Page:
This week, a man with yellow and blue plastic bands on his helmet and camouflage uniform was filmed riding atop an armoured vehicle.
The colours are unmistakably those of the Ukrainian national flag, but the man – seen in the video posted on his military unit’s Telegram channel on Tuesday is a Russian national.
He chose to fight for Ukraine, and brought the war home on Monday, to the western Russian region of Belgorod that had already been shelled and attacked, apparently by Ukrainian drones, for months.
The unidentified man in the video is part of the Russian Volunteer Corps, a military unit formed by fugitive far-right nationalists forced out of Russia. The group only accepts Russian nationals as members.
Some of the Corps’ fighters volunteered to join Ukrainian forces in 2014 after Moscow annexed Crimea and incited separatist revolts in the southeastern Donbas region, and some joined after the latest war began in February 2022.
The Corps consists of “dozens of fighters”, Fortuna, as one of the group’s founders calls himself, told a news conference in October.
Two months earlier, they became part of the International Legion of Ukraine, a group of volunteers from all over the world that reports to Ukraine’s defence ministry.
Moscow, which is reluctant to publicly admit Russian nationals are fighting for Ukraine, blamed Kyiv for the incursion, a claim which was quickly denied.
Kremlin spokesman Dmitry Peskov, questioned if the attackers were ethnic Russians, said, they are “Ukrainian fighters from Ukraine. There are many ethnic Russians living in Ukraine. But they are still Ukrainian militants”.
The Ukrainian defence ministry along with other officials in Kyiv initially distanced themselves from the Corps.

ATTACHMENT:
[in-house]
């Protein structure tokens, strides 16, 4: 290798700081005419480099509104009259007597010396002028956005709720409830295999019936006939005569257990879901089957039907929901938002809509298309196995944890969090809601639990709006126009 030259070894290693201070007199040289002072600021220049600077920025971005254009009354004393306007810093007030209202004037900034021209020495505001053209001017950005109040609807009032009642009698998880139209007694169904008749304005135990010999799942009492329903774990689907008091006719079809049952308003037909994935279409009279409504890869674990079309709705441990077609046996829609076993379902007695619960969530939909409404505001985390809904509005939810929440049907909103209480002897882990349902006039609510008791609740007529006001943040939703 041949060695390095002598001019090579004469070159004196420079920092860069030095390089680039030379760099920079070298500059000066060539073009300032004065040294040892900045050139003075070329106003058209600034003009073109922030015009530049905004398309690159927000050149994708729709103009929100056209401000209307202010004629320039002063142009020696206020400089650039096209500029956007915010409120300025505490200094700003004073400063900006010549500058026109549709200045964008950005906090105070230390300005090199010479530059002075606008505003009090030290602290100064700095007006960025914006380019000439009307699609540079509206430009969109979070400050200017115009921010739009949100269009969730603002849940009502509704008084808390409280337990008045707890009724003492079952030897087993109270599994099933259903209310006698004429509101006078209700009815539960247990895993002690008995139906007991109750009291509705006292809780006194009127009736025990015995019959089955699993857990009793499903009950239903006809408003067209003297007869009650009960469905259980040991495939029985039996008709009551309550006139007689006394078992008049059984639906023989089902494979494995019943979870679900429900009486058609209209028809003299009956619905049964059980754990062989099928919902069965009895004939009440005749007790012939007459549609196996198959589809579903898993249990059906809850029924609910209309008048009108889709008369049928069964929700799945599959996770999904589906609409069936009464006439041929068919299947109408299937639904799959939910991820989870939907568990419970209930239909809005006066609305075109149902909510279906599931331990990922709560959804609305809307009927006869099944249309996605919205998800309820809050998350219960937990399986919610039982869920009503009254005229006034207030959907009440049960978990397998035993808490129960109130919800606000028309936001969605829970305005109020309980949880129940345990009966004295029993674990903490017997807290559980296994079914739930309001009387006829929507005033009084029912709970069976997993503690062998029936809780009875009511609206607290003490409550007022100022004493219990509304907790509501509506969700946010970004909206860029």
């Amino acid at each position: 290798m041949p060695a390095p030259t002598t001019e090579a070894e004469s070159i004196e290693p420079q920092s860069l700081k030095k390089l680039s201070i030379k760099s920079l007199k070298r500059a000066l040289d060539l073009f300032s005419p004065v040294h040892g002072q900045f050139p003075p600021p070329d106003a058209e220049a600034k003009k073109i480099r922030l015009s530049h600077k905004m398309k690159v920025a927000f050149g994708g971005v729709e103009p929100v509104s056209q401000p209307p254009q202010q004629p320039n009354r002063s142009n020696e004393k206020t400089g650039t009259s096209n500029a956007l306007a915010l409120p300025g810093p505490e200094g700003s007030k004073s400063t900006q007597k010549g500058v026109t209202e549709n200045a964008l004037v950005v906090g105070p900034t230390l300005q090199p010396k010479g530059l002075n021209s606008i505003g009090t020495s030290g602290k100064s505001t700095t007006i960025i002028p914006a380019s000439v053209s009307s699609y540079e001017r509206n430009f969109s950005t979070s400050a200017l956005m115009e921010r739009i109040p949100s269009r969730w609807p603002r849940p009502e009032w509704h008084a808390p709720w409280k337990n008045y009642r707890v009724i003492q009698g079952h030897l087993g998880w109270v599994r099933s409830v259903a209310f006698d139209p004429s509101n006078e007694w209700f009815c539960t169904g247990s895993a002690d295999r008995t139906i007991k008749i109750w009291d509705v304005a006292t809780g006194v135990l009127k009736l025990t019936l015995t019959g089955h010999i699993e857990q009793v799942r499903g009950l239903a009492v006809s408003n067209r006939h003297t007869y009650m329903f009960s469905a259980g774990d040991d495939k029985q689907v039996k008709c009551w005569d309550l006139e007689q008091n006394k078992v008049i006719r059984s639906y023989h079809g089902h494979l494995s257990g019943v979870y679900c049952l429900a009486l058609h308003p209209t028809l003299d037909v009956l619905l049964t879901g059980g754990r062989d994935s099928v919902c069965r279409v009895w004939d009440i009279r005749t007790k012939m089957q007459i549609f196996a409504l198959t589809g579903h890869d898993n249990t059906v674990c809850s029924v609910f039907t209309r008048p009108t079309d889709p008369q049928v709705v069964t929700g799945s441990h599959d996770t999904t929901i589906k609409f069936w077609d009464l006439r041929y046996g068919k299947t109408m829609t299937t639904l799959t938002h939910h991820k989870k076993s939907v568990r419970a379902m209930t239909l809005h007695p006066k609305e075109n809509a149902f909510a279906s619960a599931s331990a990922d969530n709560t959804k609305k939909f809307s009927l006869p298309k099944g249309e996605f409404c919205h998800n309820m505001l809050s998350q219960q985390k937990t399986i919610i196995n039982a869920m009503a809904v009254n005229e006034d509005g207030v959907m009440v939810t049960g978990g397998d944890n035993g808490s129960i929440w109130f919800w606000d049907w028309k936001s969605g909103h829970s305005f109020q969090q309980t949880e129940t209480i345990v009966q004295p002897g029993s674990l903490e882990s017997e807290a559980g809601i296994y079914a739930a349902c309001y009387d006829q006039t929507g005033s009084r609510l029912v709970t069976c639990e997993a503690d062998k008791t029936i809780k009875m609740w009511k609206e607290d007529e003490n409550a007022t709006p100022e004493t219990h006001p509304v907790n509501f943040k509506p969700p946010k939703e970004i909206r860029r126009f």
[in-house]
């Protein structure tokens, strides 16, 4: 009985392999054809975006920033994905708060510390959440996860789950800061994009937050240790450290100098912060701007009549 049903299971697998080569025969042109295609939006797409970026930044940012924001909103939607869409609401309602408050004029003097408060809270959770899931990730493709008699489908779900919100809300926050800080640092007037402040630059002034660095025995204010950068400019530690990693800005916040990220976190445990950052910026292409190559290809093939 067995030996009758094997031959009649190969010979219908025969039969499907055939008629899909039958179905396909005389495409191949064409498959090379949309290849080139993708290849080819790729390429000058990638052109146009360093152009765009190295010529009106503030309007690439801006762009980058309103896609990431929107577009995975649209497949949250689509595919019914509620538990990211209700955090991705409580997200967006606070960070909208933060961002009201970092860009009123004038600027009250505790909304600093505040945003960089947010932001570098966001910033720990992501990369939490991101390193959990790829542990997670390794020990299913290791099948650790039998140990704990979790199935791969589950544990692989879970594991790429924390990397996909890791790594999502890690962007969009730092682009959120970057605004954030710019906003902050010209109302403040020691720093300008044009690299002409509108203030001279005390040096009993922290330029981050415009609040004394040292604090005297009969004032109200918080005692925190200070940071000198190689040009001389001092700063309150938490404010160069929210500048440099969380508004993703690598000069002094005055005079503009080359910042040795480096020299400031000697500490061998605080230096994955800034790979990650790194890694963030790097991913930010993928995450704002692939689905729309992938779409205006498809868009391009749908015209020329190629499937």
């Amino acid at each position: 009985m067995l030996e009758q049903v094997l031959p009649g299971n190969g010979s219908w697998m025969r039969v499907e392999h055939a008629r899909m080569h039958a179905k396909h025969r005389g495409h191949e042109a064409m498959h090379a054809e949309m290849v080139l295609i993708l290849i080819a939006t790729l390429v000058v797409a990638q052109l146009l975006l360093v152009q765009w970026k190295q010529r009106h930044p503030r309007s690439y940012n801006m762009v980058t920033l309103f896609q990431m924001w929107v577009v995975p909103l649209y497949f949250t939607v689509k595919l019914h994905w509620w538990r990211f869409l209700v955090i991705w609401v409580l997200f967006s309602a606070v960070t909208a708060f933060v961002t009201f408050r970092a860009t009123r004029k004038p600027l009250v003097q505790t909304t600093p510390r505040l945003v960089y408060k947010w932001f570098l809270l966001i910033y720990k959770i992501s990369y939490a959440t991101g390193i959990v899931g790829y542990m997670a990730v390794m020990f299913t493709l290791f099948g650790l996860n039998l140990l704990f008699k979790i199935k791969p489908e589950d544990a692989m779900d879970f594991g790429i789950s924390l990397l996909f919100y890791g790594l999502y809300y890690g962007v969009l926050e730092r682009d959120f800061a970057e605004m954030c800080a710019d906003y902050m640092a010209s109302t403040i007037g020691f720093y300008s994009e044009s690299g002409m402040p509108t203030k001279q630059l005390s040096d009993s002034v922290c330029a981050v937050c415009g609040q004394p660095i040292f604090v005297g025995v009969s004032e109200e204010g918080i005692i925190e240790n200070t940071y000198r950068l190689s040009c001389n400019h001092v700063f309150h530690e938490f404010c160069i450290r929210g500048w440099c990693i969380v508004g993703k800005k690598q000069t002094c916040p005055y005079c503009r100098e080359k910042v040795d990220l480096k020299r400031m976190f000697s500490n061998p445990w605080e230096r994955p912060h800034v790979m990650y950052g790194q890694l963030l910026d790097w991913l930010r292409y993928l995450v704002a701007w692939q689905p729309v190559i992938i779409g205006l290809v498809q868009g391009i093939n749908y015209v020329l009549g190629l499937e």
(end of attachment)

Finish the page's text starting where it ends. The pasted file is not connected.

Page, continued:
Its first confirmed raid on Russia took place on March 2, after they entered two villages in the border region of Bryansk.
The Corps then released a video of its fighters standing outside a village hospital and urging Russians “to riot and fight”.
Bryansk Governor Aleksander Bogomaz said they killed a civilian and wounded a 10-year-old. Russian President Vladimir Putin cast the raid as a “terrorist act”.
Mykhailo Podolyak, an aide to Ukrainian President Volodymyr Zelenskyy, called those claims a “classic deliberate provocation”.
But Ukraine’s defence ministry denied a role in organising the raid.
“These are the people who fight with arms against Putin’s regime and supporters. Perhaps, Russians are beginning to wake up,” military intelligence spokesman Andriy Yusov said.
A bigger bang
On Monday, the Corps started its second, far more daring incursion in Russia.
Along with The Freedom of Russia Legion – also known as the Liberty of Russia Legion, a military unit which includes ex-Russian prisoners of war who have switched sides, they stormed a border checkpoint and spilled into the Grayvoron district in Belgorod.
The district is surrounded by Ukrainian territory on three sides, but its administration failed to protect it with trenches, artillery and anti-tank installations.
The invaders had two tanks and 10 armoured vehicles and were backed by light drones.
They killed a border guard, one of the fighters told the Novaya Gazeta daily on condition of anonymity, reportedly captured one more and reached three villages, where they started building fortifications and clashed with Russian forces.
The incursion highlighted the vulnerabilities of Russia’s border regions, military analysts say.
“It showed that Russia has no reserves in border regions and weak reserves in the operational depth, which means that the residents of all districts bordering Ukraine are in immediate danger and must be evacuated,” Nikolay Mitrokin of Germany’s Bremen University told Al Jazeera.
The Corps claimed to have occupied a “piece” of Russia.